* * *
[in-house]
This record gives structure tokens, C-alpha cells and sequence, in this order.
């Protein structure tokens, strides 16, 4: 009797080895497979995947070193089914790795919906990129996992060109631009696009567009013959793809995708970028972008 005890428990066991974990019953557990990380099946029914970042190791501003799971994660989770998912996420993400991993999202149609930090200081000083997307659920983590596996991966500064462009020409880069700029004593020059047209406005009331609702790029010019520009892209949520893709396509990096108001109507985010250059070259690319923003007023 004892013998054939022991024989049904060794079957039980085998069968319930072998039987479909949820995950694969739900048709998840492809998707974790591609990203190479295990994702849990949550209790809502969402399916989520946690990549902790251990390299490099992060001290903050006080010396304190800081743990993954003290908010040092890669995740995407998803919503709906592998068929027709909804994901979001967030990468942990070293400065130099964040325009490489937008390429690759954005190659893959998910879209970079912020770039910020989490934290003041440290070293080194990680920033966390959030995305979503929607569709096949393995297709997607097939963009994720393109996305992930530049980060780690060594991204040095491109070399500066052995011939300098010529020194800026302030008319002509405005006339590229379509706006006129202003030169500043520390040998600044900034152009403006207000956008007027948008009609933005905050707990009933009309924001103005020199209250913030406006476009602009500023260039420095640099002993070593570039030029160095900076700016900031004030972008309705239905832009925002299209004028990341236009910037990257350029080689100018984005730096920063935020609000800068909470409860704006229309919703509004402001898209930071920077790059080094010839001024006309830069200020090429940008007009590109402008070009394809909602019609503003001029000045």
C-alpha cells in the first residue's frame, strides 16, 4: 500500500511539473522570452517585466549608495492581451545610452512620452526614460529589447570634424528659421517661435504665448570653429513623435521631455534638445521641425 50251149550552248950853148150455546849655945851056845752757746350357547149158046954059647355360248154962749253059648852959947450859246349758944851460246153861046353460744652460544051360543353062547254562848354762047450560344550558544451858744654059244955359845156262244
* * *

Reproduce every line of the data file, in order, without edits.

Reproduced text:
[in-house]
This record gives structure tokens, C-alpha cells and sequence, in this order.
């Protein structure tokens, strides 16, 4: 009797080895497979995947070193089914790795919906990129996992060109631009696009567009013959793809995708970028972008 005890428990066991974990019953557990990380099946029914970042190791501003799971994660989770998912996420993400991993999202149609930090200081000083997307659920983590596996991966500064462009020409880069700029004593020059047209406005009331609702790029010019520009892209949520893709396509990096108001109507985010250059070259690319923003007023 004892013998054939022991024989049904060794079957039980085998069968319930072998039987479909949820995950694969739900048709998840492809998707974790591609990203190479295990994702849990949550209790809502969402399916989520946690990549902790251990390299490099992060001290903050006080010396304190800081743990993954003290908010040092890669995740995407998803919503709906592998068929027709909804994901979001967030990468942990070293400065130099964040325009490489937008390429690759954005190659893959998910879209970079912020770039910020989490934290003041440290070293080194990680920033966390959030995305979503929607569709096949393995297709997607097939963009994720393109996305992930530049980060780690060594991204040095491109070399500066052995011939300098010529020194800026302030008319002509405005006339590229379509706006006129202003030169500043520390040998600044900034152009403006207000956008007027948008009609933005905050707990009933009309924001103005020199209250913030406006476009602009500023260039420095640099002993070593570039030029160095900076700016900031004030972008309705239905832009925002299209004028990341236009910037990257350029080689100018984005730096920063935020609000800068909470409860704006229309919703509004402001898209930071920077790059080094010839001024006309830069200020090429940008007009590109402008070009394809909602019609503003001029000045």
C-alpha cells in the first residue's frame, strides 16, 4: 500500500511539473522570452517585466549608495492581451545610452512620452526614460529589447570634424528659421517661435504665448570653429513623435521631455534638445521641425 50251149550552248950853148150455546849655945851056845752757746350357547149158046954059647355360248154962749253059648852959947450859246349758944851460246153861046353460744652460544051360543353062547254562848354762047450560344550558544451858744654059244955359845156262244